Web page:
This movie is gorgeous, dated yet endearing, and intriguing from beginning to end. I loved Deborah Kerr and Kathleen Byron (they looked really, really pretty as nuns). In fact, all the actresses, even at their silliest, were excellent. For 1947, the quality of the film is stellar.
Black Narcissus is about control. Control of culture, control of peoples, control of an environment, control of history, and, most vitally, control of desires. A quintet of nuns move into an old palace tucked away in the vast expanses of the Himalayas and attempt to remodel it into a school/convent for the locals.
As the nuns remodel the palace into a convent, they narcissistically look down upon the locals - remarking on their smell and inability to speak or understand English (imagine that, a country that doesn't revolve around learning your language?). As the film progresses, it becomes clear that the suffocating walls of the palace - ironically originally a brothel - have begun to reveal cracks in their…
first impressions:felt like a dream where you dream about eating food and the taste you taste is what you remember of its taste, i enjoyed it as a testament to the rococo implications of cinematic form - ten to one you'll never be able to point your finger and say "these are the thematic/textual concerns." whatever goes on for the first half of so gets re-conceptualized into a radically opposite formal ecosystem that retains no vestiges whatsoever of the smells and textures of original narrative stratagems - it's a very frightening movie in that sense. also entertained the theory that the palace was supposed to symbolize the idea of exoticism, a madcap exoticism with porous boundaries, the beginning of lunacy/mental illness. technicolor raindrops breaking on technicolor greenest leaves finale registers as one of the most unsettling endings ever.
prairie madness and compelling, dangerous sentimentality. shocking: nuns are also humans; faith shakens in haunting, beautiful cinematography.
After opening a convent in the Himalayas, five nuns encounter conflict and tension - both with the natives and also within their own group - as they attempt to adapt to their remote, exotic surroundings.
I've seen this once before, and due to it's reputation was a little underwhelmed. I liked it more this time around, but I still can't get onboard it's status as a classic. It looks fantastic, possibly the best looking film ever made at that point. It does get a little creepy but more so a bit unintentionally humorous.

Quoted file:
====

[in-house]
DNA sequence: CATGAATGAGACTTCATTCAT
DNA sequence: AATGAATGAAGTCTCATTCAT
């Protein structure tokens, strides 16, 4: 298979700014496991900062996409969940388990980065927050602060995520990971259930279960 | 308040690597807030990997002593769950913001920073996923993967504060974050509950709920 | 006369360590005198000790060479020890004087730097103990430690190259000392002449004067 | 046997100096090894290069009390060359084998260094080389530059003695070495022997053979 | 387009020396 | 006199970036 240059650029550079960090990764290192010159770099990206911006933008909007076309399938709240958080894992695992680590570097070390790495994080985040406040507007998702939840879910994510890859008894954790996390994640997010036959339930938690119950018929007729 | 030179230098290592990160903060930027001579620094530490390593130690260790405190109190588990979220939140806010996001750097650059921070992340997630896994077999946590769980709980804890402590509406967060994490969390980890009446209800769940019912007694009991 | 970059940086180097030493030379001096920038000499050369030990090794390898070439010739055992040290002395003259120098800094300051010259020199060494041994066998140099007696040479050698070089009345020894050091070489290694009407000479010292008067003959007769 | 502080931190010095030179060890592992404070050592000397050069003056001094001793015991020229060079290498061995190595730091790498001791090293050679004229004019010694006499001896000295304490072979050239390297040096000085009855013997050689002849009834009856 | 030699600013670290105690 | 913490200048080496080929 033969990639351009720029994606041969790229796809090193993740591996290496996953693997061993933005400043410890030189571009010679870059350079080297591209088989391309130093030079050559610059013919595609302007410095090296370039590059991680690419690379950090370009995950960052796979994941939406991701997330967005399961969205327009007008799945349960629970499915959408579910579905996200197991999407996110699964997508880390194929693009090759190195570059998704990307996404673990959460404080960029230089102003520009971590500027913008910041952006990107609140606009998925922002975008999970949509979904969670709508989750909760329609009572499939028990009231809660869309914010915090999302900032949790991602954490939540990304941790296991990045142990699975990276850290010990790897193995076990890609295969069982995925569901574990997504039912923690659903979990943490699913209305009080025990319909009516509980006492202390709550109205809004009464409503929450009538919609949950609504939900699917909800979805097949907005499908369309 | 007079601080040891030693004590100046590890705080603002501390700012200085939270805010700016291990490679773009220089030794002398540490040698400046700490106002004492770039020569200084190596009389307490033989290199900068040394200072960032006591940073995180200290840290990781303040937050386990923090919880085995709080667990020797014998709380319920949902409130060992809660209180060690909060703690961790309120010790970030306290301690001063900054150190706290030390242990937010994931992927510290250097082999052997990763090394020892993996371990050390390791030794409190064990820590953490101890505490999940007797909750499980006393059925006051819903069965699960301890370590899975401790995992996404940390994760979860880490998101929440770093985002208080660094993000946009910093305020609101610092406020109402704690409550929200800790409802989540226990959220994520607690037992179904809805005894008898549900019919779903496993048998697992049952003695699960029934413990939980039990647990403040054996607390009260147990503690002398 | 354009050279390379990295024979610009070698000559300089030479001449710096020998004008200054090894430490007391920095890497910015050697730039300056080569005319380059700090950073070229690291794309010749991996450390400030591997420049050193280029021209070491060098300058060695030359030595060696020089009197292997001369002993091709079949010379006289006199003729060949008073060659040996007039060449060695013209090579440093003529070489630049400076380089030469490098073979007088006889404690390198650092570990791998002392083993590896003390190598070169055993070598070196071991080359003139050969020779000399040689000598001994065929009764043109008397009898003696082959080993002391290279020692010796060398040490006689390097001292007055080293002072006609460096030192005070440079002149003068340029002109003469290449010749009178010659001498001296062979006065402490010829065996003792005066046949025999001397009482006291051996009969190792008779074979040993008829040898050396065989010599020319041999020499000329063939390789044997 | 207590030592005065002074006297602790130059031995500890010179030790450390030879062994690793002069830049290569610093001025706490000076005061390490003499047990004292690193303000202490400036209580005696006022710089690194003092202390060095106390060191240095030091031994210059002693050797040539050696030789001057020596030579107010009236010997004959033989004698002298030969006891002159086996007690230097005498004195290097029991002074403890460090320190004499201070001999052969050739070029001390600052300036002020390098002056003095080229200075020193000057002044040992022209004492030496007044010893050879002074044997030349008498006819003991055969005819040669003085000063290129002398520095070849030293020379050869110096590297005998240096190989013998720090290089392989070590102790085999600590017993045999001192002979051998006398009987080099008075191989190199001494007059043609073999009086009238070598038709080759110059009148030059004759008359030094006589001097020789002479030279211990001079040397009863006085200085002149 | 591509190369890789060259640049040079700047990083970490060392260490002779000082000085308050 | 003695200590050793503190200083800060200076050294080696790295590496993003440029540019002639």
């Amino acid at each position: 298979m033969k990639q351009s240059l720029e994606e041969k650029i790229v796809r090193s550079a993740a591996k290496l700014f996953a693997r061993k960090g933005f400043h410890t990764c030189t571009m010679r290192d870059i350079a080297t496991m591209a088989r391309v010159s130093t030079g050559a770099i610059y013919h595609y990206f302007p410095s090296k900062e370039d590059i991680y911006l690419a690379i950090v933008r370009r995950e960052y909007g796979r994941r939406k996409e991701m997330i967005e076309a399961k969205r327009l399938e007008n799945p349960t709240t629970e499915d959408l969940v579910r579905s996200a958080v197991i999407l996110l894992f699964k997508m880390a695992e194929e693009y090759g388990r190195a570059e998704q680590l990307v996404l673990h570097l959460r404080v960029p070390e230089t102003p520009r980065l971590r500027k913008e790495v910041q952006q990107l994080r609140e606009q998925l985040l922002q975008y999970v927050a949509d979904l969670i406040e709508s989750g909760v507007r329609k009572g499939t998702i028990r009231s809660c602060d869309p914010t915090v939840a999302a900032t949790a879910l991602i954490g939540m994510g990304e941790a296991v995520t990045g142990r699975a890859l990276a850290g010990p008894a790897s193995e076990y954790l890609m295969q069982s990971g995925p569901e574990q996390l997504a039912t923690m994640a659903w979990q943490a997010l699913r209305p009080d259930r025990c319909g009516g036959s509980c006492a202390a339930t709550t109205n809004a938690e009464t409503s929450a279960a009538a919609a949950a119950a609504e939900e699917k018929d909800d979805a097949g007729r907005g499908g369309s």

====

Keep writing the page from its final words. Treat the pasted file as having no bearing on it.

It's worth watching to appreciate it's place in cinema history.
Dark psycho-drama, and one that feels both ahead of it's time and also timeless. Black Narcissus is a gorgeously helmed film tackling the darkest of desires and the torment birthed from surpression and regret which boils to an electrifying horror-oriented finale.
A convent sends four of their nuns to a remote palace in the Himalayas to create a school and sacturary for the locals to teach them English ways and Christian values towards the end of the British Empire. However once there, the sisters struggle with different parts of themselves that begin to resurface or find root within the area.
Sister Clodagh, the main Nun in charge of the operation, ends up being reminded of a life before she joined…
"All wind and no sex make Nuns something something..."
"Don't mind. If I DO!"
The west very much so meets the east, resulting in an examination of the mutations that have taken place in seeking the spiritual with western progress. By the very same means we have lost exactly that contact with nature and are no longer a part of it. Attempts at reverting back to our roots, quite clearly, leads to farce more often than not. As we leave the elemental palaces, that so sincerely pay homage to humanity, we realize that there is a unbridgeable gap. You can only stay if you ignore it or let yourself be taken over by it, become one with it. Humanity can indeed seem so artificial.
PowPress returns with a friendly reminder of why they in…
I very much enjoyed watching this film, but there is not much to it.
It's beautiful and very well put together, but all the enjoyable aspects of it are skin-deep. The broad humor and thinly veiled eroticism fall flat for me. The story has barely any human consequence beyond the contrived plot points.
You can easily see the imprint that this film left on David Lynch.
We saw a 35mm print. It was rough in places, but mostly fine.
I have come to acknowledge and accept my mental illness for some time now. For the most part I have…
Those below are not available on the site (from what I can tell).
24 Frames Per Century
Black Something (Zellners)…